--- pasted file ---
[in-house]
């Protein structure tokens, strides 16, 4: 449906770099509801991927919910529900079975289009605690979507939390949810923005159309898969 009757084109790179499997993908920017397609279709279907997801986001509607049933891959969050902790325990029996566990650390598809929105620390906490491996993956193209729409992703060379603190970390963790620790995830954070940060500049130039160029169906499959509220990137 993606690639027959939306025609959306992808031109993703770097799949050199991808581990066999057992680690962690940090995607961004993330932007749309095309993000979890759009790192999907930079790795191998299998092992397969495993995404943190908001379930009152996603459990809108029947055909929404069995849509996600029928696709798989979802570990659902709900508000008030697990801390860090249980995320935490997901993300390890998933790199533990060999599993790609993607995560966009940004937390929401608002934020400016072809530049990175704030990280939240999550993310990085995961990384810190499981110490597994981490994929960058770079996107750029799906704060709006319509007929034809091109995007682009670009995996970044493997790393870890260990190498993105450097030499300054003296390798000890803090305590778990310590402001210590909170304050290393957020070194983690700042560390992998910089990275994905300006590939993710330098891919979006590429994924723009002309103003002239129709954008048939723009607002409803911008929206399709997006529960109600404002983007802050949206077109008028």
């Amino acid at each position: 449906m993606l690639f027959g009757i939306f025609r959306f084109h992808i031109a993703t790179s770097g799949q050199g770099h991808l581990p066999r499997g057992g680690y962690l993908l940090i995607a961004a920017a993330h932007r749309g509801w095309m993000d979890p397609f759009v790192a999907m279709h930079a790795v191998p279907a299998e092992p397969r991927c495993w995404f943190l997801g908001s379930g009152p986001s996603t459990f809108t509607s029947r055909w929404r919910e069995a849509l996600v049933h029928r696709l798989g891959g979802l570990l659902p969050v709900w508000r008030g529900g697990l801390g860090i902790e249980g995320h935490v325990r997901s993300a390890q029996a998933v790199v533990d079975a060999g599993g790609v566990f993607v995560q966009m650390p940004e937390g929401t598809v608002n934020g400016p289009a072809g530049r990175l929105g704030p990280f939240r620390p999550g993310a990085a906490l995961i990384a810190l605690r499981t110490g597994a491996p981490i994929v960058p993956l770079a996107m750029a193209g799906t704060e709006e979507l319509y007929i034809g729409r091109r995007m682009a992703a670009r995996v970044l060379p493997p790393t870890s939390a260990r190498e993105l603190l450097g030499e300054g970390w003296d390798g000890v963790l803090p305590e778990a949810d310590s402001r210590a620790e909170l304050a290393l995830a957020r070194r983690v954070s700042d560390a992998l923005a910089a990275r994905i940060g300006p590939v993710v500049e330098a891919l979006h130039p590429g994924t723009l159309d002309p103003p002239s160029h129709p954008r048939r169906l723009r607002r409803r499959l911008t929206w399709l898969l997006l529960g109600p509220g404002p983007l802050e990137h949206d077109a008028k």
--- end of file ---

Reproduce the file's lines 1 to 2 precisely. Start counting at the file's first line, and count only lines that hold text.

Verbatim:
[in-house]
């Protein structure tokens, strides 16, 4: 449906770099509801991927919910529900079975289009605690979507939390949810923005159309898969 009757084109790179499997993908920017397609279709279907997801986001509607049933891959969050902790325990029996566990650390598809929105620390906490491996993956193209729409992703060379603190970390963790620790995830954070940060500049130039160029169906499959509220990137 993606690639027959939306025609959306992808031109993703770097799949050199991808581990066999057992680690962690940090995607961004993330932007749309095309993000979890759009790192999907930079790795191998299998092992397969495993995404943190908001379930009152996603459990809108029947055909929404069995849509996600029928696709798989979802570990659902709900508000008030697990801390860090249980995320935490997901993300390890998933790199533990060999599993790609993607995560966009940004937390929401608002934020400016072809530049990175704030990280939240999550993310990085995961990384810190499981110490597994981490994929960058770079996107750029799906704060709006319509007929034809091109995007682009670009995996970044493997790393870890260990190498993105450097030499300054003296390798000890803090305590778990310590402001210590909170304050290393957020070194983690700042560390992998910089990275994905300006590939993710330098891919979006590429994924723009002309103003002239129709954008048939723009607002409803911008929206399709997006529960109600404002983007802050949206077109008028």